|dc.description.abstract||Shostakovich’s Symphony No. 7 (“Leningrad”) has a unique history in its topicality and reception. It received rave reviews in the Soviet Union, but once the score reached Western shores, music critics were skeptical from the outset. Their discussions concerned a wide variety of aesthetic, social, and political implications, but comment on the music was negligible. Not only was there a lack of depth to their musical arguments, but also a disregard of movements Two, Three, and Four.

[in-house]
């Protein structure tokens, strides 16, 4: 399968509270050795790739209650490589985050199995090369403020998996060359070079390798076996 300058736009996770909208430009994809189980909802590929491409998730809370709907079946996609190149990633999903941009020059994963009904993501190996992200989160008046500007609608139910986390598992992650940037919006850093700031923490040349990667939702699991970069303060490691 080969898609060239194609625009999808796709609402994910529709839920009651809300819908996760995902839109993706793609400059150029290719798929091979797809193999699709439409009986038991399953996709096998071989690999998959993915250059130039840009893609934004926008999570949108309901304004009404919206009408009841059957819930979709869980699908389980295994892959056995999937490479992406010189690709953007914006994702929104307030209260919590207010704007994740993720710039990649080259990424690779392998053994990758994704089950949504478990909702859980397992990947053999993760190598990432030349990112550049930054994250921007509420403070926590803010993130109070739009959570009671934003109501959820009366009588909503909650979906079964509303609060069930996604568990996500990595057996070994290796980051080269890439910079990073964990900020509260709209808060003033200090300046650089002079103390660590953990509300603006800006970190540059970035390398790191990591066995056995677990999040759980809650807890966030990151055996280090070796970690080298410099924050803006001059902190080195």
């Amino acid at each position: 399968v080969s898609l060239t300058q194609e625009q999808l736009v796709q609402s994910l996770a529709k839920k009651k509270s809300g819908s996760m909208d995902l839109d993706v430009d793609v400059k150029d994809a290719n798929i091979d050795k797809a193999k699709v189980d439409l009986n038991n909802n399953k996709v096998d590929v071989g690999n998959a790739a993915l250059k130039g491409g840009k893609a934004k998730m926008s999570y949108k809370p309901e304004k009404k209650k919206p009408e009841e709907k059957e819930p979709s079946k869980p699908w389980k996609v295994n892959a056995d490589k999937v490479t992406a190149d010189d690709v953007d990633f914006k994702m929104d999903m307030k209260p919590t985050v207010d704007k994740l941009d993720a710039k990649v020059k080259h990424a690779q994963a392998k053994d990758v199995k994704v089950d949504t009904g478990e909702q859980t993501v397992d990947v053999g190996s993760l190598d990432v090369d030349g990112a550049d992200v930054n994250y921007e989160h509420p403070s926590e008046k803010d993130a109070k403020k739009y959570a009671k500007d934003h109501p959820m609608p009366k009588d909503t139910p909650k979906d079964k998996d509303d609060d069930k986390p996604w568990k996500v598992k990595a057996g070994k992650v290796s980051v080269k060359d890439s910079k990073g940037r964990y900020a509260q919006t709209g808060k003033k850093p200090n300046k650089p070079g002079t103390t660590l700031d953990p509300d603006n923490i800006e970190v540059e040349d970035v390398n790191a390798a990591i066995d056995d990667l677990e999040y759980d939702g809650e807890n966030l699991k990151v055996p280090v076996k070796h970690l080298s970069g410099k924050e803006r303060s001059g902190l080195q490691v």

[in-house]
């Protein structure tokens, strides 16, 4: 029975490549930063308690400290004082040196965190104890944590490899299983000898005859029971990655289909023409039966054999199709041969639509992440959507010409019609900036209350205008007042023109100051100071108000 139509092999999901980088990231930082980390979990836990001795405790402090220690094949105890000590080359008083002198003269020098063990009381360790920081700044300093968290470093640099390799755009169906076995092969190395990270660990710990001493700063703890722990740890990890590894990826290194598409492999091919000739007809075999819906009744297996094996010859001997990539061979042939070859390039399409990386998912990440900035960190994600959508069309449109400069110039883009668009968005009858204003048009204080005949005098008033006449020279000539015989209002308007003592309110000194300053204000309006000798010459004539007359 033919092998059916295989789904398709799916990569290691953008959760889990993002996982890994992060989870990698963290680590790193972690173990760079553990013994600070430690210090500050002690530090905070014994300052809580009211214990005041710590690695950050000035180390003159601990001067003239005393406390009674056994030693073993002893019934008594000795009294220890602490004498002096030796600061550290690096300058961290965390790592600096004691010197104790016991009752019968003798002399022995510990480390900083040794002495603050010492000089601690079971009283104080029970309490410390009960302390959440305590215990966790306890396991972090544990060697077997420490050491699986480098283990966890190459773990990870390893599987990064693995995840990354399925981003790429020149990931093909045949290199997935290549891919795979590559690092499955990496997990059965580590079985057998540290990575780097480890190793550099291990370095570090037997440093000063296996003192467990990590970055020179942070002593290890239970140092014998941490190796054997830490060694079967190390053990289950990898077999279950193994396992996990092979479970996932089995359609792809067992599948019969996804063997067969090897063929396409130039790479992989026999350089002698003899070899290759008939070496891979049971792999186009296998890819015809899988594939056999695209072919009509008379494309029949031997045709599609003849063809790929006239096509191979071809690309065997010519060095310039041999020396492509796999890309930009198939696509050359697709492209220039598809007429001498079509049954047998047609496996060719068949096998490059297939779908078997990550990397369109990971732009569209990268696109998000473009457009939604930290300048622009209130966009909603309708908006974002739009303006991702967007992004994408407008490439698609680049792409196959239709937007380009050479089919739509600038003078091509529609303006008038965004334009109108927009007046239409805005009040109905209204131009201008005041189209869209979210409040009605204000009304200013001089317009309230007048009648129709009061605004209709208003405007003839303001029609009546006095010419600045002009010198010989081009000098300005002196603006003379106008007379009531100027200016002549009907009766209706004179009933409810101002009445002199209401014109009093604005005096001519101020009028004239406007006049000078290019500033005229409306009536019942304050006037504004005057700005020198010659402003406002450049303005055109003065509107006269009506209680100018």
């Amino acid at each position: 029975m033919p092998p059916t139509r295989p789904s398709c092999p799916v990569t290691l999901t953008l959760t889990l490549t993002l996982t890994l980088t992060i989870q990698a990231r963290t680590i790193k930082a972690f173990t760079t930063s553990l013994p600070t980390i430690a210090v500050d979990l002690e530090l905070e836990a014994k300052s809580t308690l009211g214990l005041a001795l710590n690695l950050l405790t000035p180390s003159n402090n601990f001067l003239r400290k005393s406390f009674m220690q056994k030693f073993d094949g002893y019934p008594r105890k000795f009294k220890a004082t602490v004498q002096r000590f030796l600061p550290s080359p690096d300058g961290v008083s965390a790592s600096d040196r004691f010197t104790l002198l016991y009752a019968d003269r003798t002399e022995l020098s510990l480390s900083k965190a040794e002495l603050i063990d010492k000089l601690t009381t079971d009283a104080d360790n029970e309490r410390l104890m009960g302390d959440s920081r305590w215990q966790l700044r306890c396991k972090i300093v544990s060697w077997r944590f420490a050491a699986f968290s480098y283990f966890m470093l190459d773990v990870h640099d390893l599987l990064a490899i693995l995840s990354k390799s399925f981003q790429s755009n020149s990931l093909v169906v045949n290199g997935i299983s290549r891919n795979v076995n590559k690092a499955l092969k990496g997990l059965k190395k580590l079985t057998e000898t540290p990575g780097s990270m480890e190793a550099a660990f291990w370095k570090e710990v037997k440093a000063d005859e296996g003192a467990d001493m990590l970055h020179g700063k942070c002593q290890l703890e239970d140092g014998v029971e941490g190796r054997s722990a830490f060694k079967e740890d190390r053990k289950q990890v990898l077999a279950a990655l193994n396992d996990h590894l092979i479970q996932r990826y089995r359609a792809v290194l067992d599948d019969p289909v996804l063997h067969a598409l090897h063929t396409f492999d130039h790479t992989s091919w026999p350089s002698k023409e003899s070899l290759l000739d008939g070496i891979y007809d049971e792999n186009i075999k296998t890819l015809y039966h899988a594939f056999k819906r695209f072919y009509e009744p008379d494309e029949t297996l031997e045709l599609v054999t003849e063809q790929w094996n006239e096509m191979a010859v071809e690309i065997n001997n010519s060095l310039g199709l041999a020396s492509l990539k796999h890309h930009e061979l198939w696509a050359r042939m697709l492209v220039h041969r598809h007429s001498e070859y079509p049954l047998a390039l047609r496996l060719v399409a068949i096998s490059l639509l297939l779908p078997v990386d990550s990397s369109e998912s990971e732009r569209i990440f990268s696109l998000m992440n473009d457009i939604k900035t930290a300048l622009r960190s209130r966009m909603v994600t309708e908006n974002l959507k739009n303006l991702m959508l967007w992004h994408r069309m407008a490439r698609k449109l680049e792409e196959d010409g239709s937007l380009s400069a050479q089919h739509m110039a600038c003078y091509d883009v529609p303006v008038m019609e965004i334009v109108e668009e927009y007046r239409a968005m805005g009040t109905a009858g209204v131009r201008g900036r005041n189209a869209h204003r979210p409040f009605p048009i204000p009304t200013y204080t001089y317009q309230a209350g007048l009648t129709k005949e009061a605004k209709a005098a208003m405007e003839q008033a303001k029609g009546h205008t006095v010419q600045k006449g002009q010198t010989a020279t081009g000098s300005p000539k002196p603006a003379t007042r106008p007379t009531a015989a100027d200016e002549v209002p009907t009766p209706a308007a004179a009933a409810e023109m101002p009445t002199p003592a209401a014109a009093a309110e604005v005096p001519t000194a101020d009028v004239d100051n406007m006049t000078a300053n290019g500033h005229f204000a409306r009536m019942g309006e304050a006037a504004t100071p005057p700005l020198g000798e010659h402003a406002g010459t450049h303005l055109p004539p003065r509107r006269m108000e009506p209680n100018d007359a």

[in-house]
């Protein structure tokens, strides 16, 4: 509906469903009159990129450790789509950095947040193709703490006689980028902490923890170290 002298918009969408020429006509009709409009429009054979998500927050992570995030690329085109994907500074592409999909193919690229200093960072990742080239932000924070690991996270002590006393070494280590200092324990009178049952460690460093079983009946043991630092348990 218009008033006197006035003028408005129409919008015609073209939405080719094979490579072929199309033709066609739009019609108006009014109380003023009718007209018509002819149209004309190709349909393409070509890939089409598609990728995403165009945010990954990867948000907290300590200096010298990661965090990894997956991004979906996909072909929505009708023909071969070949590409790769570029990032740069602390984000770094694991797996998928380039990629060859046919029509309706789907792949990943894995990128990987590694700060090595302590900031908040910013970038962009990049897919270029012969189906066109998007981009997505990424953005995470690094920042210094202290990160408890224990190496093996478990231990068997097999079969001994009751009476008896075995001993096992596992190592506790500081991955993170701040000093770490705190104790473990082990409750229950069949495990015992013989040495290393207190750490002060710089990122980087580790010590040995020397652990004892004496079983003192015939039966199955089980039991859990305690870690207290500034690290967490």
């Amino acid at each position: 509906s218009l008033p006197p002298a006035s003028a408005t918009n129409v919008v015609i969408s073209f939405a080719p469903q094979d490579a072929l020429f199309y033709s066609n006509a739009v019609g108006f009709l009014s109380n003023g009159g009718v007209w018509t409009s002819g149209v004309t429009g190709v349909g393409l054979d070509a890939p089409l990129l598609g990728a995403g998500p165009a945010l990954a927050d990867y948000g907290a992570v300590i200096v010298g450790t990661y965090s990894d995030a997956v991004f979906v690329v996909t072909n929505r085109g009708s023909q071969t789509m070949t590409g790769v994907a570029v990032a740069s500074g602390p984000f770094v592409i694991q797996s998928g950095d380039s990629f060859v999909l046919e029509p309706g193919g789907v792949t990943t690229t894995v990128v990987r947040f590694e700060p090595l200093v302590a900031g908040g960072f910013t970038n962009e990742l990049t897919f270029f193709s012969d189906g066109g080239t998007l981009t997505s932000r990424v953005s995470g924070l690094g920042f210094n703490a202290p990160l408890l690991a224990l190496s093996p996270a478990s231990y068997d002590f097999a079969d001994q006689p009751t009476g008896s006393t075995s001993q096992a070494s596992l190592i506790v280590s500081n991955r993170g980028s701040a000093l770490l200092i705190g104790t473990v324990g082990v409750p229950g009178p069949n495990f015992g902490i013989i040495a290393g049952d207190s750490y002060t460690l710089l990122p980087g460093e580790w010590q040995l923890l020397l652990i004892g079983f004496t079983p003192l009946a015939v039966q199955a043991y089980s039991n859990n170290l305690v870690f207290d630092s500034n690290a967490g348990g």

My thesis will provide a survey of the symphony’s reception outside of the Soviet Union, with antithetical Russian opinions included intermittently as a point of contrast. A detailed examination of the issues espoused by critics in America as well as the absence of musical considerations in their discourse provides a framework for my own investigation into the music of Shostakovich’s Seventh Symphony, wherein a deeper insight into its construction and the processes of opposition and distortion will be provided.||